Sathyabhama Das Biju, from the University of Delhi and Franky Bossuyt from the Free University of Brussels discovered the tree frogs at night while hiking in
One of the frogs was a ‘re-discovery’. The travancore bush frog (Philautus travancoricus) had not been reported for 100 years, and was thought to be extinct. Unfortunately the area where the bush frog was re-discovered has been very much damaged by human activity.
““This highlights the need for a new conservation strategy for our country. Seemingly small habitat disturbances can wipe out species… Seven of the newly reported species were found in unprotected areas that were forests some time back and are plantations and human habitations now. These species are fast vanishing,” stated Dr. Biju. He is the holder of two doctorates: one in frog systematics and another in plant taxonomy. In 2008 he was awarded the Sabin Award for Amphibian Conservation. The discoveries took place over ten years of field research in the 1,000 mile-long mountainous region. Results of the research were published in the Zoological Journal of Linnean Society.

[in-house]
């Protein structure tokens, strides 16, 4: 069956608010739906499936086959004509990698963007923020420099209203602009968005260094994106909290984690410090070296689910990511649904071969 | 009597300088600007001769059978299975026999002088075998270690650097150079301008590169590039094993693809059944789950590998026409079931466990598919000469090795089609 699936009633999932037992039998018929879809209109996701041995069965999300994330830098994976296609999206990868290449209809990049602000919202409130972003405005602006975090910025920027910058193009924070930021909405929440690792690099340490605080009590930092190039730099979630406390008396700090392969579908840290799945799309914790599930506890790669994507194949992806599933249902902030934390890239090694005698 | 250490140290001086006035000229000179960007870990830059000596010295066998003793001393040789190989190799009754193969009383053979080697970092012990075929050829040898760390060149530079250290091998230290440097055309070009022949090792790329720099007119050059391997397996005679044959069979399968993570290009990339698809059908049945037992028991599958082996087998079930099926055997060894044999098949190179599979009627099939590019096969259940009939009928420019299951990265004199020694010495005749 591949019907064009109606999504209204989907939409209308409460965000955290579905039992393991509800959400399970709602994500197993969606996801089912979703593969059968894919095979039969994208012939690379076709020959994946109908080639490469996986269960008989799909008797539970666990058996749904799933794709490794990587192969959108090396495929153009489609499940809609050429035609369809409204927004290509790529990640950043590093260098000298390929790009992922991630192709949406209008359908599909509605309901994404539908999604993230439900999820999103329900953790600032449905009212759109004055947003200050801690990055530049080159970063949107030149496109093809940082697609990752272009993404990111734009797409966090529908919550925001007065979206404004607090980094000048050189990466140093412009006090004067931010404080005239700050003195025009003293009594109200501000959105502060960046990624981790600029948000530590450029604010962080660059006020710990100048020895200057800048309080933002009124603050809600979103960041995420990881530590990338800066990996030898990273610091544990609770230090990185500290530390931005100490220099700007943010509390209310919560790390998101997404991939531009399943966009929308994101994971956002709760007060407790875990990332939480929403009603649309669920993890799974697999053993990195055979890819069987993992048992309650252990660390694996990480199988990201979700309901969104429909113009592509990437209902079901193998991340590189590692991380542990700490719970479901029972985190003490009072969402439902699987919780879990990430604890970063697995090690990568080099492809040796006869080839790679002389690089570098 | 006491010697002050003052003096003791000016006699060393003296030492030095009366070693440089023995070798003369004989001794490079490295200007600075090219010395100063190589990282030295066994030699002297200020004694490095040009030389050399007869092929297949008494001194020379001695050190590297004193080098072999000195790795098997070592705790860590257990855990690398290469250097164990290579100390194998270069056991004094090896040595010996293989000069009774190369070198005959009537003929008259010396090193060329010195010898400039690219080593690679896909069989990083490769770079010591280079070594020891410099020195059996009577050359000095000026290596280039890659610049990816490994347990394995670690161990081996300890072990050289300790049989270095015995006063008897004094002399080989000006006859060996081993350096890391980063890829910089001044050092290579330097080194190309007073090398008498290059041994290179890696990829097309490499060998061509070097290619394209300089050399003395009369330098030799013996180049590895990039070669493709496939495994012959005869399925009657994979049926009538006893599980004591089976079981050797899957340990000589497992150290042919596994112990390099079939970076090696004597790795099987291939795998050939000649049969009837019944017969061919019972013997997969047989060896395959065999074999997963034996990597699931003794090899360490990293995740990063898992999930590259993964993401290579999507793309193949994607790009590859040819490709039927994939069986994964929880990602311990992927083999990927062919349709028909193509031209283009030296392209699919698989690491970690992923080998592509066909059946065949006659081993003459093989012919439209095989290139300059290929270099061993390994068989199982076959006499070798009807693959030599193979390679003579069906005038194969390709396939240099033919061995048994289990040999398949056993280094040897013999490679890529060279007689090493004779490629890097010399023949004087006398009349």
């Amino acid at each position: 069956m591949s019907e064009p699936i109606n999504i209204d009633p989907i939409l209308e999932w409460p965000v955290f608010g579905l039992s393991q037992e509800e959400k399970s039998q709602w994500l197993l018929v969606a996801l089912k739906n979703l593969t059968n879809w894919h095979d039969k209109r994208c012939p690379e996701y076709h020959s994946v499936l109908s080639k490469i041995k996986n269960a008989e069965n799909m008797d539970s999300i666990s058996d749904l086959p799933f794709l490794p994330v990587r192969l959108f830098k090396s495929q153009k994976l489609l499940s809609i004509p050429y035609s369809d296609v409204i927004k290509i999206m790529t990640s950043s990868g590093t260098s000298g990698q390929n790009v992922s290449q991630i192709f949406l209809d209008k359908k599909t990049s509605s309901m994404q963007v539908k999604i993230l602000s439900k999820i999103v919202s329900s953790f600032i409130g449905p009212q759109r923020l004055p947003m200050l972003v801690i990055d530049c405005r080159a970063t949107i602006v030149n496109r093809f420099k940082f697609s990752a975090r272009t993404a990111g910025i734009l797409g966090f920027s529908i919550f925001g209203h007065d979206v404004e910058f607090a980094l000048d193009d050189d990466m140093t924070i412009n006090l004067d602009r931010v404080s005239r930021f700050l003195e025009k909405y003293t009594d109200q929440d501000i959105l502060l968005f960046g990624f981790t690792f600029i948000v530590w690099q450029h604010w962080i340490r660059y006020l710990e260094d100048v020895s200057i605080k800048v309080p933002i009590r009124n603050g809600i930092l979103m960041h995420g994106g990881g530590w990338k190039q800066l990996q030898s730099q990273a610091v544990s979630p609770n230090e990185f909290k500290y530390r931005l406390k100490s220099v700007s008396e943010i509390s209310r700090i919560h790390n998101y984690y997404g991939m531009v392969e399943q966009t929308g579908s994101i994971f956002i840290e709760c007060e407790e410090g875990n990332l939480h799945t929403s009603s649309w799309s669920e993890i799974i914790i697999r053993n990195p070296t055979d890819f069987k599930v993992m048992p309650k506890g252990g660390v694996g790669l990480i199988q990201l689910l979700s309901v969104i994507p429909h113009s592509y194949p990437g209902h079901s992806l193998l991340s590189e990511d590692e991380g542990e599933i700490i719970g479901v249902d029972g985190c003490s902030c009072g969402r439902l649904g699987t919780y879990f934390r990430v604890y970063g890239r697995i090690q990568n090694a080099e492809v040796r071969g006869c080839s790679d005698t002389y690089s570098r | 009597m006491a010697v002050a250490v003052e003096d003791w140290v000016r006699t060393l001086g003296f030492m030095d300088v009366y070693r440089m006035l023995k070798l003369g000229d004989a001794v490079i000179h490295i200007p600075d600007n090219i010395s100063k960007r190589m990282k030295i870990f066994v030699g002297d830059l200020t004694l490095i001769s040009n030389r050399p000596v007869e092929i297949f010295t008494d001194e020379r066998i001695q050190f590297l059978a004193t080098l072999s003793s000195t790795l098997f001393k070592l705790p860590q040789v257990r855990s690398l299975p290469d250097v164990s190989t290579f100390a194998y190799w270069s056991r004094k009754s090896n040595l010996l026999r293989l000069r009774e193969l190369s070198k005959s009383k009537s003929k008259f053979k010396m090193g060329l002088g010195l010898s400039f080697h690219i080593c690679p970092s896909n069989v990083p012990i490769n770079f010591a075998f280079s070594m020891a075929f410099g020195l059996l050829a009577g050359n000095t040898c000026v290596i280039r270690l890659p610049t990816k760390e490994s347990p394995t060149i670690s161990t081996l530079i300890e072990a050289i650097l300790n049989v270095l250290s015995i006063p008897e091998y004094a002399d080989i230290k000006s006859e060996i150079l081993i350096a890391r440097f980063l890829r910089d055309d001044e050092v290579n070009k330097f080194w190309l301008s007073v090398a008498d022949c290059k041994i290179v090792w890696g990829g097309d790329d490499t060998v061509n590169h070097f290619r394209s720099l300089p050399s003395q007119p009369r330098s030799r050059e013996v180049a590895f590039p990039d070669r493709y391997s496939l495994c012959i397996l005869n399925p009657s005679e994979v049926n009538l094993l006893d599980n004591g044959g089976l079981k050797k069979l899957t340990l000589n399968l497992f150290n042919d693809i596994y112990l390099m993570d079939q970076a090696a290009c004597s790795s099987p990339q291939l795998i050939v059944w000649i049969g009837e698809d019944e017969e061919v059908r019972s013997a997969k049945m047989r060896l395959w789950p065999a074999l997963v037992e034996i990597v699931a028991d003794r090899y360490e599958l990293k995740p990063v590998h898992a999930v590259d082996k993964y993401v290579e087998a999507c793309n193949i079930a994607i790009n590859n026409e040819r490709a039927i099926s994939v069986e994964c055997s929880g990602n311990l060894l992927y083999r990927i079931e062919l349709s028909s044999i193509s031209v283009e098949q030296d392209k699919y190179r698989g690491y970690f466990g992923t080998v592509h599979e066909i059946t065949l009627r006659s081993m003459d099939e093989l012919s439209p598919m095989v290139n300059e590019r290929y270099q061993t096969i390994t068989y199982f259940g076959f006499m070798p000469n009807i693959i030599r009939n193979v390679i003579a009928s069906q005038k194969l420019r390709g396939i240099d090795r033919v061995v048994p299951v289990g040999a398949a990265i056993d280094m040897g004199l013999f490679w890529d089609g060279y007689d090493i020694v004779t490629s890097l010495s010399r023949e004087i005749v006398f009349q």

According to the Western Ghats Wikipedia entry, the region is replete with endemic life. “The range is home to at least 84 amphibian species, 16 bird species, seven mammals, and 1,600 flowering plants which are not found elsewhere in the world.” On February 10th, a conference was held to discuss measures that can be taken to protect the Western Ghats and its biodiversity.
Frogs consume insects and can eat their whole body weight in bugs in a single day. Because insects such as mosquitoes transmit deadly diseases, and frogs keep insect populations down, removing frogs from the environment can be harmful to human health.